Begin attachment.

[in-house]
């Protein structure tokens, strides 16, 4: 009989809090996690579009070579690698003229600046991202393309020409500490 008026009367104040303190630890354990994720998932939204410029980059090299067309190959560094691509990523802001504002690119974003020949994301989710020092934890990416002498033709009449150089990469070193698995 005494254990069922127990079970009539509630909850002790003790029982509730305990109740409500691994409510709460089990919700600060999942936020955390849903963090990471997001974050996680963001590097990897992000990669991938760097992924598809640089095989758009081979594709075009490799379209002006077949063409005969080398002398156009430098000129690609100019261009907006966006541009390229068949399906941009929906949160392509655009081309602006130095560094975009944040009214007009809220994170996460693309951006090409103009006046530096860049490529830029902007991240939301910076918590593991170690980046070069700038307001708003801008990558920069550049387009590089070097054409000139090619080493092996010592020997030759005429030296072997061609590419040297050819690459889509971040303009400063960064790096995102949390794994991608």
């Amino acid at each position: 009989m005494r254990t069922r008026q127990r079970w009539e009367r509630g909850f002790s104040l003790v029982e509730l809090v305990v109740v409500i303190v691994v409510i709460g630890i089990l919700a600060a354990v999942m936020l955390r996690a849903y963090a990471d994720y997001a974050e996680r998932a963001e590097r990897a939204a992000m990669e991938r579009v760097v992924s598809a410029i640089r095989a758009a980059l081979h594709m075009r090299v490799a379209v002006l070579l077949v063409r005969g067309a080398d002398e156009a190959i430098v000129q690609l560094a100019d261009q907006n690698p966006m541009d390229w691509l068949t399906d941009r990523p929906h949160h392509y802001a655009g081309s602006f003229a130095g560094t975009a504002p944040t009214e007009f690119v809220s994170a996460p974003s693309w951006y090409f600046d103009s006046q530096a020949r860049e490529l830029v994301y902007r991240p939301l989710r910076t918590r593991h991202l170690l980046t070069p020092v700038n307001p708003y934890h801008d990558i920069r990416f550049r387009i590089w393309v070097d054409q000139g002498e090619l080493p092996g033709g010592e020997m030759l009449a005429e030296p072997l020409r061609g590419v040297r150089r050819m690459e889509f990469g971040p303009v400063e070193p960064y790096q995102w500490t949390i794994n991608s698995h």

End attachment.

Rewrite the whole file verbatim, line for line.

[in-house]
């Protein structure tokens, strides 16, 4: 009989809090996690579009070579690698003229600046991202393309020409500490 008026009367104040303190630890354990994720998932939204410029980059090299067309190959560094691509990523802001504002690119974003020949994301989710020092934890990416002498033709009449150089990469070193698995 005494254990069922127990079970009539509630909850002790003790029982509730305990109740409500691994409510709460089990919700600060999942936020955390849903963090990471997001974050996680963001590097990897992000990669991938760097992924598809640089095989758009081979594709075009490799379209002006077949063409005969080398002398156009430098000129690609100019261009907006966006541009390229068949399906941009929906949160392509655009081309602006130095560094975009944040009214007009809220994170996460693309951006090409103009006046530096860049490529830029902007991240939301910076918590593991170690980046070069700038307001708003801008990558920069550049387009590089070097054409000139090619080493092996010592020997030759005429030296072997061609590419040297050819690459889509971040303009400063960064790096995102949390794994991608």
């Amino acid at each position: 009989m005494r254990t069922r008026q127990r079970w009539e009367r509630g909850f002790s104040l003790v029982e509730l809090v305990v109740v409500i303190v691994v409510i709460g630890i089990l919700a600060a354990v999942m936020l955390r996690a849903y963090a990471d994720y997001a974050e996680r998932a963001e590097r990897a939204a992000m990669e991938r579009v760097v992924s598809a410029i640089r095989a758009a980059l081979h594709m075009r090299v490799a379209v002006l070579l077949v063409r005969g067309a080398d002398e156009a190959i430098v000129q690609l560094a100019d261009q907006n690698p966006m541009d390229w691509l068949t399906d941009r990523p929906h949160h392509y802001a655009g081309s602006f003229a130095g560094t975009a504002p944040t009214e007009f690119v809220s994170a996460p974003s693309w951006y090409f600046d103009s006046q530096a020949r860049e490529l830029v994301y902007r991240p939301l989710r910076t918590r593991h991202l170690l980046t070069p020092v700038n307001p708003y934890h801008d990558i920069r990416f550049r387009i590089w393309v070097d054409q000139g002498e090619l080493p092996g033709g010592e020997m030759l009449a005429e030296p072997l020409r061609g590419v040297r150089r050819m690459e889509f990469g971040p303009v400063e070193p960064y790096q995102w500490t949390i794994n991608s698995h």